Many of us spend quite a lot of time in our workplaces yet spend precious little time thinking about how that workspace is laid out. It's time to assess the state of your workplace and improve it.
Photo by foundphotoslj.
Why take the time to assess the current state of affairs? Because if you don't you'll end up like an old coworker of mine. I questioned once, why his desk was arranged in such a peculiar fashion. He paused, shrugged and said: "That's how it was when this office became mine." The office had become his some ten years earlier, so for a decade he had simply left the desk at an odd angle and poorly arranged for the room.
Don't simply accept that the poor arrangement of your work space is fate. Whether you're stuck working in the constraints of a corporate cubicle or you've got carte blanche to do as you wish with your home office, make the most of the space you have.
Before all else, assess your ergonomic situation. How do you feel, physically, after working in your workspace all day? Are your shoulders sore? Do your wrists ache? Although tweaking your workspace for ergonomic issues isn't glamorous it will save you from the ravages of repetitive stress injuries.
Make sure to carefully consider each component of your setup. As a personal example, no matter what I did I couldn't find a comfortable position for my mouse. I tried adjusting my arm rest, changing mice, changing the position of the chair, and so on. Finally while reading a web site about RSI injuries and the importance of keeping the angle of your arms neutral I realised that my enormous keyboard was the problem. I couldn't put my arm in a neutral position with the numerical keypad pushing the mouse so far to the right. I switched to a keyboard, a Microsoft Sidewinder, where I could place a swap keypad to the left hand side of the keyboard and I've been happy and ache free ever since. Give your own workspace that kind of detailed look over and you'll be able to banish your aches and pains too.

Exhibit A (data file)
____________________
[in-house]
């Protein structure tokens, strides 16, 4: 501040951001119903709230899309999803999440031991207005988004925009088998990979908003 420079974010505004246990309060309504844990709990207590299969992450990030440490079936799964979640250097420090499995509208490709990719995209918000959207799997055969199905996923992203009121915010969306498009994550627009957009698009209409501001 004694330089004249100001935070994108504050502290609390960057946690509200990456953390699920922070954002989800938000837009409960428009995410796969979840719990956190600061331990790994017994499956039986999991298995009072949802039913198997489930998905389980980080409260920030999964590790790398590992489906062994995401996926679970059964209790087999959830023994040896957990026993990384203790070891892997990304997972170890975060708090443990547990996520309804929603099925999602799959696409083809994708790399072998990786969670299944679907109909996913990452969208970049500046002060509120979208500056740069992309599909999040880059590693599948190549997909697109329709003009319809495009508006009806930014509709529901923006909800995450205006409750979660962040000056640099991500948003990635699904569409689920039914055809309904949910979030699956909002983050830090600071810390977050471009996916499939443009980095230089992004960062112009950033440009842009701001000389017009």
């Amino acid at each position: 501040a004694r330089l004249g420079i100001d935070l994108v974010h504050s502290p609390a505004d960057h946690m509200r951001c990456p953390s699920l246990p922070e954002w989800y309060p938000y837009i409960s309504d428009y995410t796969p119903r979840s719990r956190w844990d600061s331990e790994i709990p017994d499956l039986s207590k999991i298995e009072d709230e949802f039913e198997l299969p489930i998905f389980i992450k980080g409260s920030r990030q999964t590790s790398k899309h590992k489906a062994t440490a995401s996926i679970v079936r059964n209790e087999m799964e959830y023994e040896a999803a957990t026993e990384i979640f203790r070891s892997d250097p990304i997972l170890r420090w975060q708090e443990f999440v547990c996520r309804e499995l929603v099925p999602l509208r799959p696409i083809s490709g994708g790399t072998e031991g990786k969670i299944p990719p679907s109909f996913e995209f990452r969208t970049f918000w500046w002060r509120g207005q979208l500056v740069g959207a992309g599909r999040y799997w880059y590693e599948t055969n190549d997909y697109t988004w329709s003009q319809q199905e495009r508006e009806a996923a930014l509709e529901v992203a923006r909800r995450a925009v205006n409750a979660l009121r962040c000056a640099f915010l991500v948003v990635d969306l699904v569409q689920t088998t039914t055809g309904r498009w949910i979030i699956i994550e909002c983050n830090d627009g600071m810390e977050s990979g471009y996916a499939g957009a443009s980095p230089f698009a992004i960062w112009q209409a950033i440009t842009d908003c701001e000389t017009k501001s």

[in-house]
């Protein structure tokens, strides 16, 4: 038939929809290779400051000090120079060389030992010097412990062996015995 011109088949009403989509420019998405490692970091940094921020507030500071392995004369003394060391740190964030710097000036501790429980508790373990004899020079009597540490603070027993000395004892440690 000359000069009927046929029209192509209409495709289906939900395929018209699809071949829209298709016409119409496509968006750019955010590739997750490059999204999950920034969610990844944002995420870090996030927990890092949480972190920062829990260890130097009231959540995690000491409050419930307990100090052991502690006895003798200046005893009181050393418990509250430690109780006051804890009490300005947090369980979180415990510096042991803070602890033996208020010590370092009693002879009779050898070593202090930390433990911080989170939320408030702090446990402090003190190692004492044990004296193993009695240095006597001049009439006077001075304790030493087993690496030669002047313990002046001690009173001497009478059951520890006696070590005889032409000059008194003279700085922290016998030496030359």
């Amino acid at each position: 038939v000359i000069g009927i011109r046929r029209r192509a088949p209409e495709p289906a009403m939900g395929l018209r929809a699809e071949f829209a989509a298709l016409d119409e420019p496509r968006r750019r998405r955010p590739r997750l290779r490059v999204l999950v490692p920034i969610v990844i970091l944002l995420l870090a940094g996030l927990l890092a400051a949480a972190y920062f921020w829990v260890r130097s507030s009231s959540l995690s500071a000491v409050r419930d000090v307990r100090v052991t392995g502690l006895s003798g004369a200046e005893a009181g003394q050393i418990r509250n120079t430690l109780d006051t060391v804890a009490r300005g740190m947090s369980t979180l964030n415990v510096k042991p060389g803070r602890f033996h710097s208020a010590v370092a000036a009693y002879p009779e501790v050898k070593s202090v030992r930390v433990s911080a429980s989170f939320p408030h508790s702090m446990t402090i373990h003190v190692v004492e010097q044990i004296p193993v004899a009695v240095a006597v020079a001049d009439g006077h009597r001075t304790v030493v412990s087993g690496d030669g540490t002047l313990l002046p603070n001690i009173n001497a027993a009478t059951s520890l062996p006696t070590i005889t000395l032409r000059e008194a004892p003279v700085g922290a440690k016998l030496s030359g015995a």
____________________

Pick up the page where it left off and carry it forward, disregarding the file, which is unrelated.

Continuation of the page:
Once you've assessed the ergonomic situation and determined that your workstation isn't going to give you carpal tunnel or scoliosis you can begin considering other aspects of the space. How is the lighting? Is there a significant amount of glare on the monitor? Is it possible to turn off or diffuse the source of the glare? Although it might look silly, if putting a simple monitor hood eliminates glare from overhead lights you can't turn off it's well worth it.
Taking care of plants may not be high on your daily list of priorities, but having them in your workspace provides fresh air and a mood boost. We've gathered up some guides to five hard-to-kill houseplants for your home or workspace as well as three great plants for cleaning the air in your office. Don't underestimate the importance of quality air. I've worked in offices so tiny and with such poor air circulation that closing the door would cause the people inside to slowly fall asleep like deep space voyagers on a mission gone wrong.
We can't offer suggestions for every possible issue with your office, but we can offer loads of featured workspaces from the Lifehacker archives for your to browse and get ideas for solving your office problems. You'll find everything from interesting lighting to effective use of space. Check out the all of the featured workspaces here.
If you've made positive changes to your workspace, big or small, we'd love to hear about them in the comments. You're advice might make a fellow reader's office all the more bearable.